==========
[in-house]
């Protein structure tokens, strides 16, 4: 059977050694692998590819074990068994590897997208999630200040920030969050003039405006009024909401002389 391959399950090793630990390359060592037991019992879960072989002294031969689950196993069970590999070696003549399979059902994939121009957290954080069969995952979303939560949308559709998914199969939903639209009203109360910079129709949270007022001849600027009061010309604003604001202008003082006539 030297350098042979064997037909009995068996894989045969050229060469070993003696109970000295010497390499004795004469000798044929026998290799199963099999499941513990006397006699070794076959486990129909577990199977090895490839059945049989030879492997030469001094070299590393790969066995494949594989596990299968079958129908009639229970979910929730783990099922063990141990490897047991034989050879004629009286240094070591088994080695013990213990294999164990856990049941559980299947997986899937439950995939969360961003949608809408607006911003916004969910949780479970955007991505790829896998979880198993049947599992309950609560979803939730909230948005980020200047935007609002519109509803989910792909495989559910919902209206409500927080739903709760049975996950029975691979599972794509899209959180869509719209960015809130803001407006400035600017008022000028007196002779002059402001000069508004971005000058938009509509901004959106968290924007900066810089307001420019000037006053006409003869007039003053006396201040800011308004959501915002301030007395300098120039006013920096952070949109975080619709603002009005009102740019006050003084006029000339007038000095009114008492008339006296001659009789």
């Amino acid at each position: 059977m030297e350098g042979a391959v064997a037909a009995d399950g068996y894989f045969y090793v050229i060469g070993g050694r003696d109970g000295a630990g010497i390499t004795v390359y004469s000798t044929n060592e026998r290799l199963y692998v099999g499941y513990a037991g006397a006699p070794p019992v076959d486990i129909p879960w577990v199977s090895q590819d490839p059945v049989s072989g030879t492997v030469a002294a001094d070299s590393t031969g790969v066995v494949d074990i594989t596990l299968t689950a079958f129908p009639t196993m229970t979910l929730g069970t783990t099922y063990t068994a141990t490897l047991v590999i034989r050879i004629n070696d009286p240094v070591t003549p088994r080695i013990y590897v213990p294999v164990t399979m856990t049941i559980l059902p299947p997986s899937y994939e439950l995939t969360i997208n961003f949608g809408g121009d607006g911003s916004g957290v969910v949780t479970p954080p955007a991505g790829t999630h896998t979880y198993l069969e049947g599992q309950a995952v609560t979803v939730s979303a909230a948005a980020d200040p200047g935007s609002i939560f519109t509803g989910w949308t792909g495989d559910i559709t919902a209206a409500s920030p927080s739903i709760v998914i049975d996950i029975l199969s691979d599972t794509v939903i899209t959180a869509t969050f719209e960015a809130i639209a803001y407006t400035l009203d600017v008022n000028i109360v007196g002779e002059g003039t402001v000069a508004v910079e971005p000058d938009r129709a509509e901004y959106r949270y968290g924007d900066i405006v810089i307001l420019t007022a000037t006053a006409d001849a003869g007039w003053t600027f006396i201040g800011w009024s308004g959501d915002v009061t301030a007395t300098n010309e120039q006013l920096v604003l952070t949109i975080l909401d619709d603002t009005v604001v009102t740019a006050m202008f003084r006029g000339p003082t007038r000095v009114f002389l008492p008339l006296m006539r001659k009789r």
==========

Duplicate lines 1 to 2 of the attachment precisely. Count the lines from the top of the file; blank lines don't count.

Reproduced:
[in-house]
């Protein structure tokens, strides 16, 4: 059977050694692998590819074990068994590897997208999630200040920030969050003039405006009024909401002389 391959399950090793630990390359060592037991019992879960072989002294031969689950196993069970590999070696003549399979059902994939121009957290954080069969995952979303939560949308559709998914199969939903639209009203109360910079129709949270007022001849600027009061010309604003604001202008003082006539 030297350098042979064997037909009995068996894989045969050229060469070993003696109970000295010497390499004795004469000798044929026998290799199963099999499941513990006397006699070794076959486990129909577990199977090895490839059945049989030879492997030469001094070299590393790969066995494949594989596990299968079958129908009639229970979910929730783990099922063990141990490897047991034989050879004629009286240094070591088994080695013990213990294999164990856990049941559980299947997986899937439950995939969360961003949608809408607006911003916004969910949780479970955007991505790829896998979880198993049947599992309950609560979803939730909230948005980020200047935007609002519109509803989910792909495989559910919902209206409500927080739903709760049975996950029975691979599972794509899209959180869509719209960015809130803001407006400035600017008022000028007196002779002059402001000069508004971005000058938009509509901004959106968290924007900066810089307001420019000037006053006409003869007039003053006396201040800011308004959501915002301030007395300098120039006013920096952070949109975080619709603002009005009102740019006050003084006029000339007038000095009114008492008339006296001659009789």